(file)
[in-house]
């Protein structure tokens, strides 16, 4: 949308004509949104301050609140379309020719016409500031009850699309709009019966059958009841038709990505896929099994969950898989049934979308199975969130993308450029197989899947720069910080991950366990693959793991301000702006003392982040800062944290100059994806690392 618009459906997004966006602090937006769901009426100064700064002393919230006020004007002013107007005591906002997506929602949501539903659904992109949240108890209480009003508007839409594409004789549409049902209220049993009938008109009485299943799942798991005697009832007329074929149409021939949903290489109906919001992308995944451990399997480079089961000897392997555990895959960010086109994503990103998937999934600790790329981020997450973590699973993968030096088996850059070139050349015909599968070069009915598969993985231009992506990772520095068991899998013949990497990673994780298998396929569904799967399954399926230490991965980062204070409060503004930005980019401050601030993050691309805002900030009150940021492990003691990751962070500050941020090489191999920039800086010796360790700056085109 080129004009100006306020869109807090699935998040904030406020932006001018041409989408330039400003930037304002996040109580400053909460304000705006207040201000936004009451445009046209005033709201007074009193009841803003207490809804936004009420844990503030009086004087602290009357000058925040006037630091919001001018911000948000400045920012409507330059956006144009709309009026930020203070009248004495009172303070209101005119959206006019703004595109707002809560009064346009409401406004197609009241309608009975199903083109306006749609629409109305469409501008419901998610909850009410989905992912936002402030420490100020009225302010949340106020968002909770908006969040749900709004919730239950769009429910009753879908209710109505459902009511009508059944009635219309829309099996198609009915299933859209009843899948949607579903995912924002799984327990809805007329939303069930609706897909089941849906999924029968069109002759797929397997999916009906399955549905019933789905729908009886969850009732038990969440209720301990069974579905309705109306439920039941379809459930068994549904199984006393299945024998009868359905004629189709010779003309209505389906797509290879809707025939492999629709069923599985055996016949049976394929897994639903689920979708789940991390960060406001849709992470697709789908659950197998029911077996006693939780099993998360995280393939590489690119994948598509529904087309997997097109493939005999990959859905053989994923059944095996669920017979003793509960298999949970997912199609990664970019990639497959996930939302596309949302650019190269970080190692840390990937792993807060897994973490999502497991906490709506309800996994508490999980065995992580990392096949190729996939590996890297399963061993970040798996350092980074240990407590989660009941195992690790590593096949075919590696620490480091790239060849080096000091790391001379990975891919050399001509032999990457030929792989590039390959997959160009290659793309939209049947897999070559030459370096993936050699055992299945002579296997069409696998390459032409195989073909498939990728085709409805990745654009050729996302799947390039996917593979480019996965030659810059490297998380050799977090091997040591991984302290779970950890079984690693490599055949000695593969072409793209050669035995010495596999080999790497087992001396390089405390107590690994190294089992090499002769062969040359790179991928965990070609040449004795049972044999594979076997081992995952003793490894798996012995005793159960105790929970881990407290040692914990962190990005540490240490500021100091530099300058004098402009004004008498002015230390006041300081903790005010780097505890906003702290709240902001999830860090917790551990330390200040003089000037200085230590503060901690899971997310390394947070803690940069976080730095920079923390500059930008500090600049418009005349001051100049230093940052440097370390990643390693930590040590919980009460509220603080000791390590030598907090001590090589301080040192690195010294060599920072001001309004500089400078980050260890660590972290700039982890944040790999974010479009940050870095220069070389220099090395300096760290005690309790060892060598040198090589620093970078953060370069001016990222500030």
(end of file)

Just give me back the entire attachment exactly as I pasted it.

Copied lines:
[in-house]
């Protein structure tokens, strides 16, 4: 949308004509949104301050609140379309020719016409500031009850699309709009019966059958009841038709990505896929099994969950898989049934979308199975969130993308450029197989899947720069910080991950366990693959793991301000702006003392982040800062944290100059994806690392 618009459906997004966006602090937006769901009426100064700064002393919230006020004007002013107007005591906002997506929602949501539903659904992109949240108890209480009003508007839409594409004789549409049902209220049993009938008109009485299943799942798991005697009832007329074929149409021939949903290489109906919001992308995944451990399997480079089961000897392997555990895959960010086109994503990103998937999934600790790329981020997450973590699973993968030096088996850059070139050349015909599968070069009915598969993985231009992506990772520095068991899998013949990497990673994780298998396929569904799967399954399926230490991965980062204070409060503004930005980019401050601030993050691309805002900030009150940021492990003691990751962070500050941020090489191999920039800086010796360790700056085109 080129004009100006306020869109807090699935998040904030406020932006001018041409989408330039400003930037304002996040109580400053909460304000705006207040201000936004009451445009046209005033709201007074009193009841803003207490809804936004009420844990503030009086004087602290009357000058925040006037630091919001001018911000948000400045920012409507330059956006144009709309009026930020203070009248004495009172303070209101005119959206006019703004595109707002809560009064346009409401406004197609009241309608009975199903083109306006749609629409109305469409501008419901998610909850009410989905992912936002402030420490100020009225302010949340106020968002909770908006969040749900709004919730239950769009429910009753879908209710109505459902009511009508059944009635219309829309099996198609009915299933859209009843899948949607579903995912924002799984327990809805007329939303069930609706897909089941849906999924029968069109002759797929397997999916009906399955549905019933789905729908009886969850009732038990969440209720301990069974579905309705109306439920039941379809459930068994549904199984006393299945024998009868359905004629189709010779003309209505389906797509290879809707025939492999629709069923599985055996016949049976394929897994639903689920979708789940991390960060406001849709992470697709789908659950197998029911077996006693939780099993998360995280393939590489690119994948598509529904087309997997097109493939005999990959859905053989994923059944095996669920017979003793509960298999949970997912199609990664970019990639497959996930939302596309949302650019190269970080190692840390990937792993807060897994973490999502497991906490709506309800996994508490999980065995992580990392096949190729996939590996890297399963061993970040798996350092980074240990407590989660009941195992690790590593096949075919590696620490480091790239060849080096000091790391001379990975891919050399001509032999990457030929792989590039390959997959160009290659793309939209049947897999070559030459370096993936050699055992299945002579296997069409696998390459032409195989073909498939990728085709409805990745654009050729996302799947390039996917593979480019996965030659810059490297998380050799977090091997040591991984302290779970950890079984690693490599055949000695593969072409793209050669035995010495596999080999790497087992001396390089405390107590690994190294089992090499002769062969040359790179991928965990070609040449004795049972044999594979076997081992995952003793490894798996012995005793159960105790929970881990407290040692914990962190990005540490240490500021100091530099300058004098402009004004008498002015230390006041300081903790005010780097505890906003702290709240902001999830860090917790551990330390200040003089000037200085230590503060901690899971997310390394947070803690940069976080730095920079923390500059930008500090600049418009005349001051100049230093940052440097370390990643390693930590040590919980009460509220603080000791390590030598907090001590090589301080040192690195010294060599920072001001309004500089400078980050260890660590972290700039982890944040790999974010479009940050870095220069070389220099090395300096760290005690309790060892060598040198090589620093970078953060370069001016990222500030």